For the 'Alarm Rock' I spent an afternoon in the studio with a breeze block and a stone. I struck both together, scraped one across the other, and also dropped the stone onto the block to capture the resulting percussive sounds. I recorded with two different microphones at once: my Shure SM58 (traditionally used for vocals), and my Buffered XLR Contact Mic. The SM58 was placed in close proximity to the block, and the Contact was sellotaped directly to the surface. I found that the SM58 resulted in sounds that were bright and trebly (is that even a word?) and the Contact gave me duller, bassier sounds. In the track I used a mixture of the two, but favoured those recorded with the Contact mic.

These recordings, or I should say a tiny percentage of these recordings, were loaded into the Shortcircuit VST sampler, and used an octave below their natural pitch to make the clockwork sounds. Shortcircuit v.1 is my sampler of choice since my Akai S1000 developed a fault. It's also free, I might add :)

Interesting though the breeze block was, I realised it sounded a little weak with just a tiny pebble rattling around on it. So for the Alarm Rock thud, I selected the sound of a more sizeable rock from my recent quarry recordings. This was also loaded into Shortcircuit, pitched down somewhat and given a touch of EQ.

This may sound like an awful lot of work for a piece of music only 30 seconds long. But to me, all this fiddly stuff is one of the reasons I create electronic music in the first place: the process. Creating sounds from what amounts to a pile of circuitry, and making the everyday sound otherworldly.

Monday, August 8, 2011

Field Recordings, Part 1

Not a lot to report at the moment. I've been engaged in the tedious work of cleaning up the backlog of field recordings made over the spring and summer so that they're ready for use in the Tales Audio Drama, music, etc... So I thought I'd write a post about what that involves, what kind of sounds I've been collecting, and how I go about it.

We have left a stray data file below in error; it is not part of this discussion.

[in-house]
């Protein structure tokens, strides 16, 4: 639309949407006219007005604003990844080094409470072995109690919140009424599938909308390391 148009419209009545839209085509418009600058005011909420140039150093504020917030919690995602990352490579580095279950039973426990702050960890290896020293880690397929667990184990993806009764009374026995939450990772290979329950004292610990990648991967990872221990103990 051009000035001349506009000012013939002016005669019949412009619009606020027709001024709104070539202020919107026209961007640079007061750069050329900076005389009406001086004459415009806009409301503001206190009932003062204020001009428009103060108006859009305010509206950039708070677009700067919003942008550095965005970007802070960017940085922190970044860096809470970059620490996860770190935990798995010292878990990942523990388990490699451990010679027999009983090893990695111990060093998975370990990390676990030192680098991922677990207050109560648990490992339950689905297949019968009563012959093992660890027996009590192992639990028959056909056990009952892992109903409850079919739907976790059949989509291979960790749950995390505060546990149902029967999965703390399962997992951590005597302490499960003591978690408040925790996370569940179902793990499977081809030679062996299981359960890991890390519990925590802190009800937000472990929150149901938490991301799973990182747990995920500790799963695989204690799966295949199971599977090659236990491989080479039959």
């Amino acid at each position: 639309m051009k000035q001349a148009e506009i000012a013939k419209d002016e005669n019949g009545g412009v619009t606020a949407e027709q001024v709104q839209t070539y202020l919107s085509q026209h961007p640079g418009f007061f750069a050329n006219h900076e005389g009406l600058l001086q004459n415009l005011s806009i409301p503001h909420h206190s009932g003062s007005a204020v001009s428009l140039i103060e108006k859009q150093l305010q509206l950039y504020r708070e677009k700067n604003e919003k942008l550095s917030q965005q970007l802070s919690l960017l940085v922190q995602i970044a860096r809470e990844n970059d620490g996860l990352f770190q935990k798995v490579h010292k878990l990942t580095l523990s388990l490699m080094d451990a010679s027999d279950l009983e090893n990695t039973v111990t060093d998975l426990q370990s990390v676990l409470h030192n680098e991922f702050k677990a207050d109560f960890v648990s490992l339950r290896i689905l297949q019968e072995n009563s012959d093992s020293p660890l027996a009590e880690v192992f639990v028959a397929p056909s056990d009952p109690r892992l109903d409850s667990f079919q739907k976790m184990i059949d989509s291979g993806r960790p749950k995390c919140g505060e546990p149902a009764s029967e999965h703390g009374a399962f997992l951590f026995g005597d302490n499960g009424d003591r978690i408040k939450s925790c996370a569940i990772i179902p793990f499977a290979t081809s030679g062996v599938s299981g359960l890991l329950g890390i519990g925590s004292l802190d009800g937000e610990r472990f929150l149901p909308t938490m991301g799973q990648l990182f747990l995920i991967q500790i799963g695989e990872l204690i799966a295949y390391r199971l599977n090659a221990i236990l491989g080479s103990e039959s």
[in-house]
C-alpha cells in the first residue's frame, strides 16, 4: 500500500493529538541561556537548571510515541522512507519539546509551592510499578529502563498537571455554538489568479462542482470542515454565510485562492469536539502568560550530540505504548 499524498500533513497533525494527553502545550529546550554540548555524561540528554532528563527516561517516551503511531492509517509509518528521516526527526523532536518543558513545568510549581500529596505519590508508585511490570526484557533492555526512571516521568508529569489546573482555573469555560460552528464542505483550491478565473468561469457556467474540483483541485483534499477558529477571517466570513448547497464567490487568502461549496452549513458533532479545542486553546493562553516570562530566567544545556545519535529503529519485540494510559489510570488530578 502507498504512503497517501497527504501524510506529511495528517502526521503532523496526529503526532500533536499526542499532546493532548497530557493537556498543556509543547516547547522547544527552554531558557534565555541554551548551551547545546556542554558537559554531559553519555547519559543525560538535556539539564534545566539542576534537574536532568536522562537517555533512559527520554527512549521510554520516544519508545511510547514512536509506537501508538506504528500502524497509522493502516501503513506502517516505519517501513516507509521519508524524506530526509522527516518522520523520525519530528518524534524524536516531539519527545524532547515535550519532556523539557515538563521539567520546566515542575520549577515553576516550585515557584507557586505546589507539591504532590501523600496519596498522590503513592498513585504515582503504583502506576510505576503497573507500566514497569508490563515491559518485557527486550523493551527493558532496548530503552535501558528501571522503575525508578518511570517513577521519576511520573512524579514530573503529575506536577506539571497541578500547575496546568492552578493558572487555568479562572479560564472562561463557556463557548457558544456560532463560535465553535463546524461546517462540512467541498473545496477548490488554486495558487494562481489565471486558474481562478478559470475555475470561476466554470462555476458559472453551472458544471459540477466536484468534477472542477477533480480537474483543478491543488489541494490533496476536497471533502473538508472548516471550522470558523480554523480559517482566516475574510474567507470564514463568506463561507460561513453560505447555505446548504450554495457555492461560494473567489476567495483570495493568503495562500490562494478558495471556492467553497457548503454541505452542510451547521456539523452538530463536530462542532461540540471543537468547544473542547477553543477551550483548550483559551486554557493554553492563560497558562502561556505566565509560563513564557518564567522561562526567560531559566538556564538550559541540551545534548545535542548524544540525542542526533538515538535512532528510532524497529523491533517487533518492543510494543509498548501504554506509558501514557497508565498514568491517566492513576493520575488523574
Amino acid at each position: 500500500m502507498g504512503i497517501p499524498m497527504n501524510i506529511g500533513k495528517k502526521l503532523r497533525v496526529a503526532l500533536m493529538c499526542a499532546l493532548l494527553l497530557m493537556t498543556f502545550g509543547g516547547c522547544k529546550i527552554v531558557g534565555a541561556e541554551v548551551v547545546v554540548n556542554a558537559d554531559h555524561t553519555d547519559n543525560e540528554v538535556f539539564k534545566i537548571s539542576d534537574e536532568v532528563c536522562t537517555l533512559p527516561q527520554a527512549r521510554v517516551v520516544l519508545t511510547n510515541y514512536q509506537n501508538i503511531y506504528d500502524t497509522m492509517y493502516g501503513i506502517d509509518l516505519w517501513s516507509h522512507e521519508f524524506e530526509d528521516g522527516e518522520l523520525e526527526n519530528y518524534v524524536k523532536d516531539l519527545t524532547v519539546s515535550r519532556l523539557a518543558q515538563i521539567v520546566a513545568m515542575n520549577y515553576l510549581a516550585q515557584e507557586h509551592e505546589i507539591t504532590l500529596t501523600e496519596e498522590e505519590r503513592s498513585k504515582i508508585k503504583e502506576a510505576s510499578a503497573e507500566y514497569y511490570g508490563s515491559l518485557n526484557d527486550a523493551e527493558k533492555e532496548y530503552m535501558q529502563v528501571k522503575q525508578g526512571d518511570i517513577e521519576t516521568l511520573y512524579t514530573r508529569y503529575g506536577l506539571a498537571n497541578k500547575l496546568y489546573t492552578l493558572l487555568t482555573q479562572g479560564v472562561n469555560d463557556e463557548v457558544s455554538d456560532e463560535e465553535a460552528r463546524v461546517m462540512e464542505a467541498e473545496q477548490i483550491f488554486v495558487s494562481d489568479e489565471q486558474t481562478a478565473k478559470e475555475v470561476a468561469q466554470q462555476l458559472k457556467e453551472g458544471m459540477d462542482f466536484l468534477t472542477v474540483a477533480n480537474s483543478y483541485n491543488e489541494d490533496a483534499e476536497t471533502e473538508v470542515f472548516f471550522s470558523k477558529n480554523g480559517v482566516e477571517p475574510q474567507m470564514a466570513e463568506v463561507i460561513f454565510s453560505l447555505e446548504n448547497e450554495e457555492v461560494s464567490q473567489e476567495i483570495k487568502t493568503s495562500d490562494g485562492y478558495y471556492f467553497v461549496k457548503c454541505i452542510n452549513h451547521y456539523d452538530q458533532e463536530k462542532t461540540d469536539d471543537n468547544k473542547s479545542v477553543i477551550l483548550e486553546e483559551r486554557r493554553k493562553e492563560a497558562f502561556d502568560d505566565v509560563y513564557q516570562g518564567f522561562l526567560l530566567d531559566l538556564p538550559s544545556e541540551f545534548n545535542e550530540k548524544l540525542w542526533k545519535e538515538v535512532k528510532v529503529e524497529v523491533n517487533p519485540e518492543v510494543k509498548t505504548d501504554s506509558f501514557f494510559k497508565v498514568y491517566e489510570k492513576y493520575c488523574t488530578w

I've made my own field recordings and collected 'found sounds' for years now, mainly for use in music. I started out capturing them with a mini-cassette recorder, which I still have floating around the studio somewhere - it's good for achieving a phone-like effect on spoken word samples. Eventually, though, I saw the need for stepping up the quality, so I switched to a Sony MZ-NH700 minidisc recorder. This served me well for many years, but many a recording was ruined by the sound of the motor on the thing, which kicked-in every few minutes to write data to the disc.

Now there are a host of pocket-sized digital recorders available that offer 16 to 24 bit stereo recording with no moving parts, and after much deliberation I settled on the Zoom H1. I've had it since the beginning of the year, and have found it to be invaluable. I use it with a specialised 'wind-screen' outdoors, and also have a custom-made hydrophone I use with it for underwater recordings.

I take the Zoom with me pretty much everywhere. My job as a renovator gives me access to some interesting places, such as industrial buildings, and I live in a semi-rural environment with plenty of hiking trails. Unfortunately said trails are not far from mill yards, the main highway, and the train station, so there's an ever-present layer of noise pollution in the background at varying degrees. Most of this can be scrubbed out, or at least dampened - something I'll cover in Part 2. But certain sounds are particularly stubborn. I've learned to avoid making any recordings if a lawnmower can be heard, for example. Another trick is finding natural noise dampeners, such as a hill or bank between you and the unwanted noise.

On my hikes, once or twice a week, I keep in mind some of the sounds I need for my production and make use of what I find at hand. I needed the sound of trees being destroyed, for instance, and was able to find several trees ranging from saplings to much larger ones that had blown over or fallen from the weight of last year's snow. These could be easily lifted and let drop to achieve the effect.

As well as these kinds of engineered sounds, I've recorded the likes of streams, birdsong, and squirrels. I've recorded extensive metallic sounds in a junk-yard in the middle of the woods (this was a very lucky find!), and rock and gravel noises in two different quarries. On one occasion I was even caught in a thunderstorm with the Zoom to hand. Bliss!

The one problem with this undertaking is that sounds are relatively easy to capture; they pile up, a bit like digital photographs, in no time at all. But editing and archiving them is a long and drawn-out process. I'll take you through the editing stage in Part 2.